Peer suggests OAPs should work for their pension

| November 5, 2012 | 0 Comments
Peer suggests OAPs should work for their pension

Lord Bichard, who sits on the Committee on Public Service and Demographic Change, has caused controversy by suggesting that older people are a “burden on the state”.

He suggested that pensioners should have to do community work in order to receive their full state pension.

Speaking to the committee he said: “Are there ways in which we could use incentives to encourage older people, if not to be in full time work, to be making a contribution?

“It is quite possible, for example, to envisage a world where civil society is making a greater contribution to the care of the very old, and older people who are not very old could be making a useful contribution to civil society in that respect, if they were given some incentive or some recognition for doing so.”

His suggestion has been criticised as “social engineering” by Dr Ros Altmann of Saga, while Jackie Anderson of Age UK said that the added stress could lead to an “early demise” for some elderly people.

Lord Bichard is a former head of the Benefits Agency and has also held a leading role in the Education Department.

Meanwhile, a Government report into the care of elderly people suggests that a proposed cap of £35,000 on nursing home costs is unlikely to be introduced.

Capping the maximum amount that people have to pay towards a nursing home at £35,000 was one of the recommendations made following an official review of the social care system in 2011.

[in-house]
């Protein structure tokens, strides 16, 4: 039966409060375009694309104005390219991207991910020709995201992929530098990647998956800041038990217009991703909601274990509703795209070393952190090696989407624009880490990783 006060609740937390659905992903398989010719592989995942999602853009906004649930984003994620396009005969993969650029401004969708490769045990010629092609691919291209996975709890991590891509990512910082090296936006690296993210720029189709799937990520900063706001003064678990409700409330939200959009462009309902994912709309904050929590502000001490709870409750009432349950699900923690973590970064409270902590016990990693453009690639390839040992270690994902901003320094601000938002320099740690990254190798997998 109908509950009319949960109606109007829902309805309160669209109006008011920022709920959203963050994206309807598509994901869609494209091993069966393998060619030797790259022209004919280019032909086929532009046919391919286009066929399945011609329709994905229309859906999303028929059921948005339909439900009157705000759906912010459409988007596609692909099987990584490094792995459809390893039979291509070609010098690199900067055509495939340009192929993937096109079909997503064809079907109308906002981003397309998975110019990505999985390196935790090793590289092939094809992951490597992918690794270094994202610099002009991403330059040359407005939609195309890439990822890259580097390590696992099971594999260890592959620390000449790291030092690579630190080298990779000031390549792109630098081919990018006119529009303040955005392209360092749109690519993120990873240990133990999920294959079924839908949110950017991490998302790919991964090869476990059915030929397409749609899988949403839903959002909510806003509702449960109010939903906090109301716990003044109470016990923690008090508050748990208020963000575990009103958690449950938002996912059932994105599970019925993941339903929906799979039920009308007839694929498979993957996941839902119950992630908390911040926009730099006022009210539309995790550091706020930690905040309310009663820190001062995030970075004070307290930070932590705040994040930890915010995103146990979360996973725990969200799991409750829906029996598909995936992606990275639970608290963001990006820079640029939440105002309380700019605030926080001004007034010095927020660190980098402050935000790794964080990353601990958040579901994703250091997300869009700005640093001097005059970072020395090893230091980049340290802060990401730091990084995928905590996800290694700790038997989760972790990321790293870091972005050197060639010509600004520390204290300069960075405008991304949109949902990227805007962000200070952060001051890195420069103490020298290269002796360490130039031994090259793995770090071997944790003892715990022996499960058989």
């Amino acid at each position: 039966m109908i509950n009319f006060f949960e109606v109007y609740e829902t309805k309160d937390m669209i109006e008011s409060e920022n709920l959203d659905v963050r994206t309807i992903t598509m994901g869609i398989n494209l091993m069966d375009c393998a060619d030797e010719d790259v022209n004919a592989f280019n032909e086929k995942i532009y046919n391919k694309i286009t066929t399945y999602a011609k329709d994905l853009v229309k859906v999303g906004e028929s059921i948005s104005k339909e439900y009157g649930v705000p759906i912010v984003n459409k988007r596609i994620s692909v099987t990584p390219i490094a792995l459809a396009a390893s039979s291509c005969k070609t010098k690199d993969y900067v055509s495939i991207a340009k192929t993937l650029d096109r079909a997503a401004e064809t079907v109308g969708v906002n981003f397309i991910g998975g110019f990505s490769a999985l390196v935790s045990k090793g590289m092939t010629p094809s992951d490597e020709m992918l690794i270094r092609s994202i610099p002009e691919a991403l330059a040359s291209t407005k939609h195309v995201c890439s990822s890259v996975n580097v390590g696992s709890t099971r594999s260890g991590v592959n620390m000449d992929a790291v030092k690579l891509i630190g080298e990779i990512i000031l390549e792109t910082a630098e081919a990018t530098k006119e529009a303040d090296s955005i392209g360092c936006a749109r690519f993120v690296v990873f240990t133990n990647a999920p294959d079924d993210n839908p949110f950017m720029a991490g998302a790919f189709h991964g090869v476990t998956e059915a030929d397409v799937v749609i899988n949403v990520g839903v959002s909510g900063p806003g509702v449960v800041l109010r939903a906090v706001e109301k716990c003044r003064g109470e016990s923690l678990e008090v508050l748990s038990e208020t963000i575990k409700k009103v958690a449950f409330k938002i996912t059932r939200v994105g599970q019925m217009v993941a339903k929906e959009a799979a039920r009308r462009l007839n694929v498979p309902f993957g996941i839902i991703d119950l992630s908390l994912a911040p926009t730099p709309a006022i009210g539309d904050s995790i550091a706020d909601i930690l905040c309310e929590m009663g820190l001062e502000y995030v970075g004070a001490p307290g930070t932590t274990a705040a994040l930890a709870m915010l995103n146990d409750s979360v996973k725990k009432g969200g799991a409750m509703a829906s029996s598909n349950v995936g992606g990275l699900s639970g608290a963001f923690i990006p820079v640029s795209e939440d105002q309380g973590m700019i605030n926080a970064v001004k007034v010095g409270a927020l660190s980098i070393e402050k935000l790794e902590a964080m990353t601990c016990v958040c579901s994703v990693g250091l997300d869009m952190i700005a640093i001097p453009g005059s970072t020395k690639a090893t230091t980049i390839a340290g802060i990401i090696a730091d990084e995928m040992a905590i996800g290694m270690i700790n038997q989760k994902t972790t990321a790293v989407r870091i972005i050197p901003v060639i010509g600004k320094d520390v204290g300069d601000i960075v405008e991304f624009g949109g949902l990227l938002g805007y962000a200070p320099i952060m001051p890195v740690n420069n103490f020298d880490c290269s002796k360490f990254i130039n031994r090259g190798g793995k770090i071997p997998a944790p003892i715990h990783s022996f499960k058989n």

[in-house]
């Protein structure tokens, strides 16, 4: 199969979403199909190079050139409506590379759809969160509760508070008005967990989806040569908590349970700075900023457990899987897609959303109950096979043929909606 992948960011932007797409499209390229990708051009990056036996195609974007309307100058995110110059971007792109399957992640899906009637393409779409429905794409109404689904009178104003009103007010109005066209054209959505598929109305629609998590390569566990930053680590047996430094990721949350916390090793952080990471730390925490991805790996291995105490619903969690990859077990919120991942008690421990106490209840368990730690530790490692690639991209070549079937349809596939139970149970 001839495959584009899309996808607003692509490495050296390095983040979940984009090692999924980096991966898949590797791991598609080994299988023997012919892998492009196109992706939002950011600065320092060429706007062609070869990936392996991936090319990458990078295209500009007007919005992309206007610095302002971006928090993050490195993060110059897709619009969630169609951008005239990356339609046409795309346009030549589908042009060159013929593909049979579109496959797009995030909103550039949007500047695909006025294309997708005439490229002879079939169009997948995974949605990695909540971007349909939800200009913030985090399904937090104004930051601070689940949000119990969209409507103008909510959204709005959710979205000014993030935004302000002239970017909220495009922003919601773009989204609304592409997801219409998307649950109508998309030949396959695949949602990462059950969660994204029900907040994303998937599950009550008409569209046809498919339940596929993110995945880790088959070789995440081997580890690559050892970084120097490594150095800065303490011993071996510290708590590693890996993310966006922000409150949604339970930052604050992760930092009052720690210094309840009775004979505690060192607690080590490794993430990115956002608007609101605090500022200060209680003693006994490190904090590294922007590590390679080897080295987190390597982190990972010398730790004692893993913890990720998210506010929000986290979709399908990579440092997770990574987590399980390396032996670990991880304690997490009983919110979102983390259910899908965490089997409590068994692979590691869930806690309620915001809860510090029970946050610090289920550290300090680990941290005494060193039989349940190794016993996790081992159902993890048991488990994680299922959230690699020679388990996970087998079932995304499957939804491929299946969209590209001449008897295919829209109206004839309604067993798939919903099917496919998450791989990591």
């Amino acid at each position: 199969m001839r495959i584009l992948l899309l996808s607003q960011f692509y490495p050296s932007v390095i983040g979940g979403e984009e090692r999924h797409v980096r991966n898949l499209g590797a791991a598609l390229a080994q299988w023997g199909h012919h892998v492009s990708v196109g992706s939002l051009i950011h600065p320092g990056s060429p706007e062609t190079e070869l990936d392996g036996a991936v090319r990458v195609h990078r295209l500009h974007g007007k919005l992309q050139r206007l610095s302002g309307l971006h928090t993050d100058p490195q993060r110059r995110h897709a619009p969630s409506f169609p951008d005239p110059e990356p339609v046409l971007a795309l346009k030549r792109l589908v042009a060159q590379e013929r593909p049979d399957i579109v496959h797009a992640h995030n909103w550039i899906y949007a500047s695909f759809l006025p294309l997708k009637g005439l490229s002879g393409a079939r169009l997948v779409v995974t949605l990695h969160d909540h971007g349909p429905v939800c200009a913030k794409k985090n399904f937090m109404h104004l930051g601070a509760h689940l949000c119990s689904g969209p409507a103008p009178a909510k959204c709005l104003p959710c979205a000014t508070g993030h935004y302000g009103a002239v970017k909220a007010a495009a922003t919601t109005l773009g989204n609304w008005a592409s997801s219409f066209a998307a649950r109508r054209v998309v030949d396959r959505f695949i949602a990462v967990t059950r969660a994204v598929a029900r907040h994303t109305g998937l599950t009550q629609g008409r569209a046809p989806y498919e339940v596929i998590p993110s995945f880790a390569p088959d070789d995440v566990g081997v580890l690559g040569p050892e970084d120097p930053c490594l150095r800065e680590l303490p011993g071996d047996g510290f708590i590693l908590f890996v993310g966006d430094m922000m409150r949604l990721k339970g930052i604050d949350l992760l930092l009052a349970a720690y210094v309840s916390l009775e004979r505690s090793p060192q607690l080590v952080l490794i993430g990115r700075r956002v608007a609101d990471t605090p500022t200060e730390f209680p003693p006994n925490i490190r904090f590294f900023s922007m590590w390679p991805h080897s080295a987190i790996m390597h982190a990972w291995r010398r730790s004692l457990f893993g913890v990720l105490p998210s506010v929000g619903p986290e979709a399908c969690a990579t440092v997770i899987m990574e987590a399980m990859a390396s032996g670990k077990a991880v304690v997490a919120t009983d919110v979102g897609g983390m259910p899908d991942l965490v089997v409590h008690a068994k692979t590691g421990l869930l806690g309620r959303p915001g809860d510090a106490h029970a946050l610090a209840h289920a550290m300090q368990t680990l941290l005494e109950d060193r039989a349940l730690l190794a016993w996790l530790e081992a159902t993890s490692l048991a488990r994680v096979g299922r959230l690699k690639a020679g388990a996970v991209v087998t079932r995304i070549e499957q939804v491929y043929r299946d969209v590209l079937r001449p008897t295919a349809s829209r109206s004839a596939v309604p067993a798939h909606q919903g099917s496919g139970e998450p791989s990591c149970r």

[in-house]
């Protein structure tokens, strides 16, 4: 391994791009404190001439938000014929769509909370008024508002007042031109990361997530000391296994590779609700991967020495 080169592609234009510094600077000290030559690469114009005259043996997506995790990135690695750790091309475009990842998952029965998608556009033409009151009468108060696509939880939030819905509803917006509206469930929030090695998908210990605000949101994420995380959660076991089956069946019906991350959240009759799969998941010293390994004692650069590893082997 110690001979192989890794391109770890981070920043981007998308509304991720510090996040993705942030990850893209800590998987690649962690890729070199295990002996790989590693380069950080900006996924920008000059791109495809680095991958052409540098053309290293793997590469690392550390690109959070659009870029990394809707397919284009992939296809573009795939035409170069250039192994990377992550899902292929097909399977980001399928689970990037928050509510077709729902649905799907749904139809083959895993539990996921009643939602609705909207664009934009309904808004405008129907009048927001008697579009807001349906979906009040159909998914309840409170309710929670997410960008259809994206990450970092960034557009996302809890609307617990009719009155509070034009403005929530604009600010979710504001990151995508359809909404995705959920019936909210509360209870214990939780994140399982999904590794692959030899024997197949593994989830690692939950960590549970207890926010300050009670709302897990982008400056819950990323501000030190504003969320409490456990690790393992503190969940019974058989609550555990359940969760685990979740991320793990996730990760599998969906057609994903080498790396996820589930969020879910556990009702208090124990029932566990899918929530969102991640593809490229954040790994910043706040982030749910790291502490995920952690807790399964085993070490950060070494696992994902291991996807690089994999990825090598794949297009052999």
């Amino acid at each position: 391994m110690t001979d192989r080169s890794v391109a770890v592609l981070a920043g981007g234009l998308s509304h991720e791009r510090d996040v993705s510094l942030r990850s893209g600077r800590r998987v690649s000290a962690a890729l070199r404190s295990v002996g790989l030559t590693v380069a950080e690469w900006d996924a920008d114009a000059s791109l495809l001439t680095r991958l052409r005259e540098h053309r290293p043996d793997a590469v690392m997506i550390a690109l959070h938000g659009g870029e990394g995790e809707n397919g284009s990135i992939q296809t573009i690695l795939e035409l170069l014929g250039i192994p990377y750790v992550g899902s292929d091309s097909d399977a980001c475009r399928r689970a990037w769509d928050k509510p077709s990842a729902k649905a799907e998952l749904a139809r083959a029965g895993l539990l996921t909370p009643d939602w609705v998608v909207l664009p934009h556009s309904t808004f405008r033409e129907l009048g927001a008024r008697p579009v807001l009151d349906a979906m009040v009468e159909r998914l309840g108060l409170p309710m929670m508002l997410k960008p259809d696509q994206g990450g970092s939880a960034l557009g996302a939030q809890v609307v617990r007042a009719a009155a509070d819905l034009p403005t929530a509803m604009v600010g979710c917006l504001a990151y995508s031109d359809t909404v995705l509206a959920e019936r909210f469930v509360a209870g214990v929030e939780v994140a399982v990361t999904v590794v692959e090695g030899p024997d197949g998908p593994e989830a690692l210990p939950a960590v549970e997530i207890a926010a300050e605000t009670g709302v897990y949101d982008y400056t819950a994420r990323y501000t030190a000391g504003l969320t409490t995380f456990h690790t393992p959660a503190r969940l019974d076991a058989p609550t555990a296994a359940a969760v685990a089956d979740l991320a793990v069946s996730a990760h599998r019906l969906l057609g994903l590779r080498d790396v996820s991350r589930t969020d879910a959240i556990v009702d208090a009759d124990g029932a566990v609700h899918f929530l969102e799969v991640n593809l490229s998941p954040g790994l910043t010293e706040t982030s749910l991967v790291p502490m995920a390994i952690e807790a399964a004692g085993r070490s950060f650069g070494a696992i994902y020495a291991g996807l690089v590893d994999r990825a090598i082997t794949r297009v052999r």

Initially, the Prime Minister and Health Secretary expressed their support for the proposed cap, but a statement released last week suggests that this is no longer the case.

In a joint statement to a House of Lords committee investigating the ageing population, the Department of Health, Department for Work and Pensions and Department for Communities and Local Government said that the Government is “unable to commit” to the cap.

“At this time, the Government is committed to reducing the structural deficit, and we are unable to commit to introducing a new system.

“The Government needs to take a broad view of all priorities and pressures before coming to a final decision,” the statement said.

Failure to introduce the cap could lead to many people losing their life savings in order to fund their care in old age.

It is also expected to lead to older people having to rely more on family and friends for their care.

By 2030, the number of pensioners is expected to increase by 51 per cent and the number of people over the age of 85 is expected to more than double.

The number of disabled older people is expected to rise by 61 per cent to four million.


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